Feel like a Fraud? It might be The Impostor Syndrome [VIDEO]
Do you ever feel like a fraud? Like at any moment some one might “find out” you’re not qualified to be where you are?
Unless you’re living a Catch Me If You Can-type Frank Abagnale life, you’re probably experiencing an all-too-common phenomenon called The Imposter Syndrome.
I first came across the phrase in Sheryl Sandberg’s Lean In in 2013, but psychological research has picked up on the affliction since the 1970’s.
At it’s core, the Impostor Syndrome stems from having difficulty internalizing – or taking credit for – your successes. This manifests most often in anxiety – an all-encompassing fear of being found lacking or not worthy.
Those with The Impostor Syndrome might credit external variables for their successes – things like being lucky, in the right place at the right time, or well-connected.
Minority groups may be especially susceptible, according to a 2013 study by researchers at the University of Texas at Austin.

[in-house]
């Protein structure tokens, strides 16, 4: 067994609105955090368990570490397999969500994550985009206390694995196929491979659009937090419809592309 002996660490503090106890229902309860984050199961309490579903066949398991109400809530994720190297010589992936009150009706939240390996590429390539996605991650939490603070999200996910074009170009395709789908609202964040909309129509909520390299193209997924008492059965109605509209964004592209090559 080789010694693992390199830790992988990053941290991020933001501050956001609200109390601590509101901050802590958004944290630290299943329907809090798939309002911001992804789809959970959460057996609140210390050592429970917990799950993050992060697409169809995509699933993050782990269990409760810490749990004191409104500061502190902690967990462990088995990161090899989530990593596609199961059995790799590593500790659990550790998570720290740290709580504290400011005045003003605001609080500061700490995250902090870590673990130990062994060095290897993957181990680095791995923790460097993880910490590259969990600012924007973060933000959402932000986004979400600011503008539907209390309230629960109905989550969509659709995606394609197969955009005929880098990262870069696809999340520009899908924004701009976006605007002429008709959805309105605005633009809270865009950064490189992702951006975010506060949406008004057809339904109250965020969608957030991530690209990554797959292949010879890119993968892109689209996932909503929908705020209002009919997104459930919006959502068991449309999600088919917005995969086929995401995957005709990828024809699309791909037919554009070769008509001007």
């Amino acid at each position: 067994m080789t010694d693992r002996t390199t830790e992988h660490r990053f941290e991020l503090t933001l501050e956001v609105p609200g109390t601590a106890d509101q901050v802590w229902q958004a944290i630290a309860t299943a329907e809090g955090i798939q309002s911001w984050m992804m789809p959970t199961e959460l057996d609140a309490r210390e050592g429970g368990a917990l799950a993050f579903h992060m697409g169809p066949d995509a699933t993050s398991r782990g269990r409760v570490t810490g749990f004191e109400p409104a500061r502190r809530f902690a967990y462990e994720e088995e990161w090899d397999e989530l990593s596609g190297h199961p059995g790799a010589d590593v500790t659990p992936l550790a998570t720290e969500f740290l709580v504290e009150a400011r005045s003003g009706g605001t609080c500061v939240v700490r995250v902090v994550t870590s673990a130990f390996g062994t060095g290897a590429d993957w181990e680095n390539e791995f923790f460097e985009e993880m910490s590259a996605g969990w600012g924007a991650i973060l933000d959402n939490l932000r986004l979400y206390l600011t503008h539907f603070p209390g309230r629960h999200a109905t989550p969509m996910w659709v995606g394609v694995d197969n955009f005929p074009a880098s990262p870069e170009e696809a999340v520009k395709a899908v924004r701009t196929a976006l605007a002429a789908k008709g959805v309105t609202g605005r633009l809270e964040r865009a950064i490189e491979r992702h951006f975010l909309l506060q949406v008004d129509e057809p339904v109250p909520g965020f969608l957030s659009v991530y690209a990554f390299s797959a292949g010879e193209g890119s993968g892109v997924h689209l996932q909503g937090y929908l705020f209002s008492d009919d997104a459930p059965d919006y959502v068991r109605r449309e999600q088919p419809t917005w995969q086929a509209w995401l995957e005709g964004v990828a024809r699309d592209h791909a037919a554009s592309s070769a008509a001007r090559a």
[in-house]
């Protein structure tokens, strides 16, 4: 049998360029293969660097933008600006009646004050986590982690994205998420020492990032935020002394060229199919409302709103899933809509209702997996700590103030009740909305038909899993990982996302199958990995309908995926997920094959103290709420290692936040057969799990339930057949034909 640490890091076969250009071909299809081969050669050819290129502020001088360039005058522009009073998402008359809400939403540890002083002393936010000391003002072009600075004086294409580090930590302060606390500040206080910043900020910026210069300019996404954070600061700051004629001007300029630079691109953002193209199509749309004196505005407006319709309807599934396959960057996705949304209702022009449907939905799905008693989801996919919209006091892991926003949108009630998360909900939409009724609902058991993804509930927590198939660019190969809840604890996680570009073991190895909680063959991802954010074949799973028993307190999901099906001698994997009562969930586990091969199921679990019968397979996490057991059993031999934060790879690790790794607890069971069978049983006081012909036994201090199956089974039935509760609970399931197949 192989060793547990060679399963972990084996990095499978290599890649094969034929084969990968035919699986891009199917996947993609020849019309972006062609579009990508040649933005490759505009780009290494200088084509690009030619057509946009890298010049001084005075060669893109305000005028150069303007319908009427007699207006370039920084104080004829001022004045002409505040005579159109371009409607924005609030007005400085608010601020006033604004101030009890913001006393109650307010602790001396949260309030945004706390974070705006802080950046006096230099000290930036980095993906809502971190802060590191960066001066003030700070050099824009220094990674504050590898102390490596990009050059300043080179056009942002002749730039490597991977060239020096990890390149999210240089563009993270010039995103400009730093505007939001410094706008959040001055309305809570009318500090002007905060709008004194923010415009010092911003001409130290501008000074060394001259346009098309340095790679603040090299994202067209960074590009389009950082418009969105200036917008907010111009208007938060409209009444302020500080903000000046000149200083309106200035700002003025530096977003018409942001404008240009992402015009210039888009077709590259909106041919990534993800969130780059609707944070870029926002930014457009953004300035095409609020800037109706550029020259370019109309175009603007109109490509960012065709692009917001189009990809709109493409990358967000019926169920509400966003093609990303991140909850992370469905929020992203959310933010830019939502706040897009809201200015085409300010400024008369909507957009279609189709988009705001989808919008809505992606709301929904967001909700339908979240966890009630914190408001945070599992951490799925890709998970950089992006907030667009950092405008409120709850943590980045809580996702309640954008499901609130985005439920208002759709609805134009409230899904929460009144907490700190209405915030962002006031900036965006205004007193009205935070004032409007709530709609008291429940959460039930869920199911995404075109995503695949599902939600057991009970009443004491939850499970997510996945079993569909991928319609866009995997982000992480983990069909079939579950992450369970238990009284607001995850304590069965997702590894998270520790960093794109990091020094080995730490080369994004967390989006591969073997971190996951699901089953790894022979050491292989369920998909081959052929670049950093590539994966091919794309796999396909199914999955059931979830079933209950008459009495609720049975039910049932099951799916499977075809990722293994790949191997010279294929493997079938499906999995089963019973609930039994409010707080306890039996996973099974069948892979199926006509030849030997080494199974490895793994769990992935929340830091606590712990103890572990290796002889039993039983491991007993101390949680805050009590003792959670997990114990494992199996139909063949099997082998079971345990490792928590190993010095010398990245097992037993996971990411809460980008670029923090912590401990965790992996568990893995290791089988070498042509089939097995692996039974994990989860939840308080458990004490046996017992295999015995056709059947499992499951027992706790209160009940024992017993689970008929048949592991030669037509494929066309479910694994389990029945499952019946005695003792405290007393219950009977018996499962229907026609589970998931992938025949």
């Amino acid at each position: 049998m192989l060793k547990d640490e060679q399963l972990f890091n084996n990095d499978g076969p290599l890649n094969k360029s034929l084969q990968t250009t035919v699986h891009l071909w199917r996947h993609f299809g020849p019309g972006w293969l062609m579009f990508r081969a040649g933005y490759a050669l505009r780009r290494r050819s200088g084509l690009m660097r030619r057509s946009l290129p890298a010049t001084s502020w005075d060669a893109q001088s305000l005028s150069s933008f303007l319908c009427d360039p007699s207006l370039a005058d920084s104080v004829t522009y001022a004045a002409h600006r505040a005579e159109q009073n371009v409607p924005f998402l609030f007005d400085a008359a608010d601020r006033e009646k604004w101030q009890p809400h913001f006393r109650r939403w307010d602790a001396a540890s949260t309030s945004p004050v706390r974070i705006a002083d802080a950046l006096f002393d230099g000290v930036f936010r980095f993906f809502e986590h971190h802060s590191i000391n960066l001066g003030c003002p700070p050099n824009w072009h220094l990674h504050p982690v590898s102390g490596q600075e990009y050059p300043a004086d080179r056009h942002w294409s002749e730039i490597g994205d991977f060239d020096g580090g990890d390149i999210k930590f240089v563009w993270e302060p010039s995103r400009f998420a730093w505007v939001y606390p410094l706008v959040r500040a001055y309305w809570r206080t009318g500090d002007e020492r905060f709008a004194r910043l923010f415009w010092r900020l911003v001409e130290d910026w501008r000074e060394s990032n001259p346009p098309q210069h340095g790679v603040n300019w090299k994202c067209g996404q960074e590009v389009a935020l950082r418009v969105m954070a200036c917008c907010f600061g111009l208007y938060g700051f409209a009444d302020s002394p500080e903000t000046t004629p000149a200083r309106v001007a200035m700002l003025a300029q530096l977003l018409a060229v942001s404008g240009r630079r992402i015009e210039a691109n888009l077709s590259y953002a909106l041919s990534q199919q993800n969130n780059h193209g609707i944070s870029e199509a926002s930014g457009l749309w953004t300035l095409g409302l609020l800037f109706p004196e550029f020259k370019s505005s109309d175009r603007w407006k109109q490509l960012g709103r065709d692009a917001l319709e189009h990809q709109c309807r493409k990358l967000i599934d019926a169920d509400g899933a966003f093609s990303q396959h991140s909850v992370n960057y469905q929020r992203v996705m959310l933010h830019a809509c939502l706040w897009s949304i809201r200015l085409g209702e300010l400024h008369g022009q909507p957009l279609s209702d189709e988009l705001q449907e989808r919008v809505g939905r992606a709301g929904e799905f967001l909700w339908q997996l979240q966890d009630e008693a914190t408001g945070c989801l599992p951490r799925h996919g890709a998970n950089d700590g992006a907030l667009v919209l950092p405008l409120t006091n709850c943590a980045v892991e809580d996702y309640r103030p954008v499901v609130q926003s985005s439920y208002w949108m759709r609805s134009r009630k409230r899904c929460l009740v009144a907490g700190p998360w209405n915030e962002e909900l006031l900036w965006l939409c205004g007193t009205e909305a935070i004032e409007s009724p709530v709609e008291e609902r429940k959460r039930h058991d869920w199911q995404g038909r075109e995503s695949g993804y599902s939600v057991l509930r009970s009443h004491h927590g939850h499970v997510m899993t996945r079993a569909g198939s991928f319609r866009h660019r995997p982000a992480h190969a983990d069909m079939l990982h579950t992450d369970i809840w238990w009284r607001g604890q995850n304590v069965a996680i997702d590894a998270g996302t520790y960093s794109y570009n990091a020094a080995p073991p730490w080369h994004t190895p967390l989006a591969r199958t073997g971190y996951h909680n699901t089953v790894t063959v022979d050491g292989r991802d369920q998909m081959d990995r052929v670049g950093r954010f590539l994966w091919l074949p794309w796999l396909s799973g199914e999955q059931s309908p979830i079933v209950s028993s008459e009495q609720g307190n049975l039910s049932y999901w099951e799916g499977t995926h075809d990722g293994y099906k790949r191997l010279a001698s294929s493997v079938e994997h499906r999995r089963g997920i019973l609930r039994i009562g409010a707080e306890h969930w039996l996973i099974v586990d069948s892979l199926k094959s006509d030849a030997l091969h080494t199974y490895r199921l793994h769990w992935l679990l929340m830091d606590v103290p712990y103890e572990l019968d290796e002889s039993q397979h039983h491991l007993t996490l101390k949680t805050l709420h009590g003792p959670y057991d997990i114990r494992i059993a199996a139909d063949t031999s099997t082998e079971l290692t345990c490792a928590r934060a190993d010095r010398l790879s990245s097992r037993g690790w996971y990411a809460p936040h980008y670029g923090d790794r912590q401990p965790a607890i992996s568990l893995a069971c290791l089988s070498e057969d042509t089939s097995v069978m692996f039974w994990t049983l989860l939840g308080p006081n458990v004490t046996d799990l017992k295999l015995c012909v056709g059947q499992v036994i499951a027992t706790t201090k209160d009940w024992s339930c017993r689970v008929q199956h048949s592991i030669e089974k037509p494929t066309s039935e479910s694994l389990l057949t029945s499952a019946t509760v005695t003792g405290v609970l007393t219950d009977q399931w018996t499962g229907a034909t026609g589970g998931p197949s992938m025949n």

The Impostor Syndrome can lead to overwork, burnout, and even depression. And it appears to afflict women more often than men.
In one internal study conducted at HP, women were found to apply for a promotion when they met 100% of the qualifications listed, whereas men were likely to do so with only 60%.
This isn’t women’s problem, however. It has to do with our broader cultural socialization – how women have been quietly reminded throughout our lives to dim our light – to not have too much pride or confidence, or we risk offending others.
In today’s video I outline three ways to kick the Impostor Syndrome to the curb, and to start taking credit for our achievement as a way to own our power and know our worth.
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